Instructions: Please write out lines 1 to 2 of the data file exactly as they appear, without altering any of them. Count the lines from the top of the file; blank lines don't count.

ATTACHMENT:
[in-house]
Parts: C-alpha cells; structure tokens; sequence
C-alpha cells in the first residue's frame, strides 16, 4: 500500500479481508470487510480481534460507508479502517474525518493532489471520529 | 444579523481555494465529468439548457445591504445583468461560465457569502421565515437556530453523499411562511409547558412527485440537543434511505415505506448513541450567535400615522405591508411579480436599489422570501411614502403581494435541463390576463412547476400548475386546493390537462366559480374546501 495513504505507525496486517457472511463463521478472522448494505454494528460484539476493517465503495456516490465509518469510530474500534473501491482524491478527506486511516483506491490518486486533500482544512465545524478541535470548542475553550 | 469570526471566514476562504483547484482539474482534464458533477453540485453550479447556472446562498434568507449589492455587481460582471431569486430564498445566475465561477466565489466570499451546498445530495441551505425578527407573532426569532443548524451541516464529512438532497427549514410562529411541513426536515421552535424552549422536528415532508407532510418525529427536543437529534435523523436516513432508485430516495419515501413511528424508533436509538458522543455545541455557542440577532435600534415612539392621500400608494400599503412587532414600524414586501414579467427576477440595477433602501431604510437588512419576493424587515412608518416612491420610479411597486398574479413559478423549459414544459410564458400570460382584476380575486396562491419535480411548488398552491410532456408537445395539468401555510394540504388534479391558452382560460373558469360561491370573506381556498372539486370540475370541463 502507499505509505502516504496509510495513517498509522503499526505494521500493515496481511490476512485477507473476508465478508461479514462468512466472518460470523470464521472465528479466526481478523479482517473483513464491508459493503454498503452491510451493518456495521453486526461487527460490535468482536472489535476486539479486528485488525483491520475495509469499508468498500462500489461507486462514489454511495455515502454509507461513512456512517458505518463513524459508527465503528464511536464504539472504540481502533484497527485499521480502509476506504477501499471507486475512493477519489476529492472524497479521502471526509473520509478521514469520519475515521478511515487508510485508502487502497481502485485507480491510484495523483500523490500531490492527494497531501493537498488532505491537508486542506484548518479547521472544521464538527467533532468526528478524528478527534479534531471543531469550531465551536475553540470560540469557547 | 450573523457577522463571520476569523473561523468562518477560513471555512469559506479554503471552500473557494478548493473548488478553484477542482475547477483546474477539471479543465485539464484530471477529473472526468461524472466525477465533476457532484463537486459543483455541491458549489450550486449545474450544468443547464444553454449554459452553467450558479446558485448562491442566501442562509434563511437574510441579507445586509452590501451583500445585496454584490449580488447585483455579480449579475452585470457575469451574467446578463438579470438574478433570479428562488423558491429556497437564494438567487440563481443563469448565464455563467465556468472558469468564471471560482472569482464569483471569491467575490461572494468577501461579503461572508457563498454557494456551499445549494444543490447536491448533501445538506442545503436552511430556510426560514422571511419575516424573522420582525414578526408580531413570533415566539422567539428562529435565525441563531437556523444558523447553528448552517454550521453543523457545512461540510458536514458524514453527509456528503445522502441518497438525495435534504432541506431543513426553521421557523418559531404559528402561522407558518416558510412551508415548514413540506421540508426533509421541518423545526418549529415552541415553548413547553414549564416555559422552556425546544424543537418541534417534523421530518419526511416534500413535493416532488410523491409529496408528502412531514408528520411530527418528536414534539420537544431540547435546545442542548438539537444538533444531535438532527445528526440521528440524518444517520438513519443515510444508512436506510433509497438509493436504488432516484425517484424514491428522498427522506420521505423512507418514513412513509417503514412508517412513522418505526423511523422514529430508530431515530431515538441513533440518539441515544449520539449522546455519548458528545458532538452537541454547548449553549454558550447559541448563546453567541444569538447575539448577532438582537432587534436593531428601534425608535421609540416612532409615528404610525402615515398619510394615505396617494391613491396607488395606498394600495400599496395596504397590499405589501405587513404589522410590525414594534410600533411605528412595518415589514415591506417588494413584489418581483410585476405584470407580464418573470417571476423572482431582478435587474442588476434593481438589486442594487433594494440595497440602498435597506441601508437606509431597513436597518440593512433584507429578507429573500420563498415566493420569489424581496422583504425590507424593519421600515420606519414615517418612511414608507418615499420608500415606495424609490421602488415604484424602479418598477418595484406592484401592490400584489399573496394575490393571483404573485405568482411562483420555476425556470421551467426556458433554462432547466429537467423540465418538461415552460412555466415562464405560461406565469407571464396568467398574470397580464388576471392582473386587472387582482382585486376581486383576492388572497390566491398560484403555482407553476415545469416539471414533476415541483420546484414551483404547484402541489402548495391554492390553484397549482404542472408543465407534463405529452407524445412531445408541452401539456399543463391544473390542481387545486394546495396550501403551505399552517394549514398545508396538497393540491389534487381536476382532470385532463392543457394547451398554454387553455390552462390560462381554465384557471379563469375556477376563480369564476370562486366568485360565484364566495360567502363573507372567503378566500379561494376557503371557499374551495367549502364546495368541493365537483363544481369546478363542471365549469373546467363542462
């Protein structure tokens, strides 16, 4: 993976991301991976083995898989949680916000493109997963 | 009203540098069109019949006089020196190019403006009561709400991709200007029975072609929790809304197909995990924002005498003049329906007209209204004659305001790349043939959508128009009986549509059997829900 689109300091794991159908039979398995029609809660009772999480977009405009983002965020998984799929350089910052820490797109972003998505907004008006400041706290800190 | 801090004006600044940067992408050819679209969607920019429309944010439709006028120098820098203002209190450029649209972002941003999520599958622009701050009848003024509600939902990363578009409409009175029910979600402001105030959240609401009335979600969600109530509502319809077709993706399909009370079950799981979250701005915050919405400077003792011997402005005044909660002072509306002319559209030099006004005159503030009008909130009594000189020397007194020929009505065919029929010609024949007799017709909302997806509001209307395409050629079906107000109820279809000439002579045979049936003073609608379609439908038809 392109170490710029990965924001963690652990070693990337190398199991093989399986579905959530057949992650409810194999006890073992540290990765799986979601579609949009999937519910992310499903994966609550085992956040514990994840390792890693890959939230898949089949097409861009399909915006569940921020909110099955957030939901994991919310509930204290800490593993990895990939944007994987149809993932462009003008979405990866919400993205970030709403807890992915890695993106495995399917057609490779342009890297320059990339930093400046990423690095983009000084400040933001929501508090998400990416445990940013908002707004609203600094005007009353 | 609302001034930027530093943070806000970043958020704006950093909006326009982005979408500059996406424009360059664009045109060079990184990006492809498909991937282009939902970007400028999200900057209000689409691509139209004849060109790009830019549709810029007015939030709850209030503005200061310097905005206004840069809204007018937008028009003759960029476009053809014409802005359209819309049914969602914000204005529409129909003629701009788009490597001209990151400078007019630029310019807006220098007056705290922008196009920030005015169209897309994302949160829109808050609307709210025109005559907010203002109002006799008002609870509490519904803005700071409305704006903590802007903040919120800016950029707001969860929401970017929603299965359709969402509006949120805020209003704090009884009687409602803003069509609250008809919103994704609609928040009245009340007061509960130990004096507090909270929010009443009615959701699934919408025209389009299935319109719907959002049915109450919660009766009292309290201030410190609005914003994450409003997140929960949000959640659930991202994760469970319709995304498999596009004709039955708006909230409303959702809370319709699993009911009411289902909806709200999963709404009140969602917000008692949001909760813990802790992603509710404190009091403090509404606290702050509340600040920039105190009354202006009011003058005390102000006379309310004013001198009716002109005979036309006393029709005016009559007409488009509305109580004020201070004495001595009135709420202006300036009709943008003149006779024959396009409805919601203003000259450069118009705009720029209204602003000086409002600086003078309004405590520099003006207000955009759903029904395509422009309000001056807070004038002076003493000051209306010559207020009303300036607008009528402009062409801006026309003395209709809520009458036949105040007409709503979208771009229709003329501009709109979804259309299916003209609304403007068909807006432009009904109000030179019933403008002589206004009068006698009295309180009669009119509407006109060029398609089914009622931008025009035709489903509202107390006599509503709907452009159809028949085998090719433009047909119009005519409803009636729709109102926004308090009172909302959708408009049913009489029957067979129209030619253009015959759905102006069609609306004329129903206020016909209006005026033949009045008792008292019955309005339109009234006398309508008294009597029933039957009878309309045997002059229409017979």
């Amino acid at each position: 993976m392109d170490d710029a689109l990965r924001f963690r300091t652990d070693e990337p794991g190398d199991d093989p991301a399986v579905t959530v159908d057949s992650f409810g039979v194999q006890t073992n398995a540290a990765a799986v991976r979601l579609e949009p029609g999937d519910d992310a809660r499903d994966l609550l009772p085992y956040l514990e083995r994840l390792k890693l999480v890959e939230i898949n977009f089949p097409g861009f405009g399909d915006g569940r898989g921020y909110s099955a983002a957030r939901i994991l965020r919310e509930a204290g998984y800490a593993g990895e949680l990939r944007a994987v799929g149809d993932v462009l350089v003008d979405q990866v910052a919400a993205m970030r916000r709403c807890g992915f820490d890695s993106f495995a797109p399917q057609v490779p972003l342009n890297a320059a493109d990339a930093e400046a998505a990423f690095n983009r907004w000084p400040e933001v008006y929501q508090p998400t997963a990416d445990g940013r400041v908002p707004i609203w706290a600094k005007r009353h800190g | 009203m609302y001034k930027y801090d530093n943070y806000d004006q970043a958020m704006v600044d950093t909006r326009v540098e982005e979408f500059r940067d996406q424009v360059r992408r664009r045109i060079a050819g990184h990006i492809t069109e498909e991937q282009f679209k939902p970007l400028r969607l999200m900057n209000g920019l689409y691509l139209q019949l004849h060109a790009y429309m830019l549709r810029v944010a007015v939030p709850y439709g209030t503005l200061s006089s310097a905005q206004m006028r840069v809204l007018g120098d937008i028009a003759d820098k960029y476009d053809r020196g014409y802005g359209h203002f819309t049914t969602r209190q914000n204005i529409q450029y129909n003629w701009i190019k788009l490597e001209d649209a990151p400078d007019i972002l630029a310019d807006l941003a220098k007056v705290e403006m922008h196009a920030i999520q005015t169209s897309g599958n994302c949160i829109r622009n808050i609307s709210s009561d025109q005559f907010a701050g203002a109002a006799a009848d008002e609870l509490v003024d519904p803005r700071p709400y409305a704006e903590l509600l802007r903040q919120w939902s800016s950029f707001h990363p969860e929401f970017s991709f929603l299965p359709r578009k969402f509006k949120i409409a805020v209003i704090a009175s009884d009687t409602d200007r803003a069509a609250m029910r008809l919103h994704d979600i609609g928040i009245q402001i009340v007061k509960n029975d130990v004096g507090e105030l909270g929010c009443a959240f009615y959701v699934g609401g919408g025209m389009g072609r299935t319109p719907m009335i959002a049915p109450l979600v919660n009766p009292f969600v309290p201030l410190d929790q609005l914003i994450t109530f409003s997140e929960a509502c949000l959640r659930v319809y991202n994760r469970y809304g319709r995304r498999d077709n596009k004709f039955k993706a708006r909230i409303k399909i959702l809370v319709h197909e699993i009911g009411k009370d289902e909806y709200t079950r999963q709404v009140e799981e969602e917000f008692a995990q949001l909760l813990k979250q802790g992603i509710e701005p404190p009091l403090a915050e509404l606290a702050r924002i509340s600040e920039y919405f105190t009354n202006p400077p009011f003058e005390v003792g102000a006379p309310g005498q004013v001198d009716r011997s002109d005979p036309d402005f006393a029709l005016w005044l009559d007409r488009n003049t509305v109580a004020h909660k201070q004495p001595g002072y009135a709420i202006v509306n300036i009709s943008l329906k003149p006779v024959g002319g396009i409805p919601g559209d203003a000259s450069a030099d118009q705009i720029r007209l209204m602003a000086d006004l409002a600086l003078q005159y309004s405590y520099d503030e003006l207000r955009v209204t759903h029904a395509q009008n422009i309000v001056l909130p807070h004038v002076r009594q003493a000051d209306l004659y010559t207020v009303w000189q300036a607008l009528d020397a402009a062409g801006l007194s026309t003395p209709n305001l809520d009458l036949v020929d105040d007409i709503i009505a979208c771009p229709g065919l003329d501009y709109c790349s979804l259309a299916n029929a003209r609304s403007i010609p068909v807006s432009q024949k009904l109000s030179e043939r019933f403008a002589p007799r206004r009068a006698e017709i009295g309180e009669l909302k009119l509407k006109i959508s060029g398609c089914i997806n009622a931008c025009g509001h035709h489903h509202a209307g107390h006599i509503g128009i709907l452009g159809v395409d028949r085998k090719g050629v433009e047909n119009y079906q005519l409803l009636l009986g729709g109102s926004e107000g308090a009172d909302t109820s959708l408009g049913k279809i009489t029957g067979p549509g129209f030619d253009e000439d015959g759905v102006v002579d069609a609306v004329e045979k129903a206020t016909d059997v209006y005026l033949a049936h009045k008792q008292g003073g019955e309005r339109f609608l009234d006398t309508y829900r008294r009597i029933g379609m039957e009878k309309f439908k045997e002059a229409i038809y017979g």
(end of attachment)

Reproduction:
[in-house]
Parts: C-alpha cells; structure tokens; sequence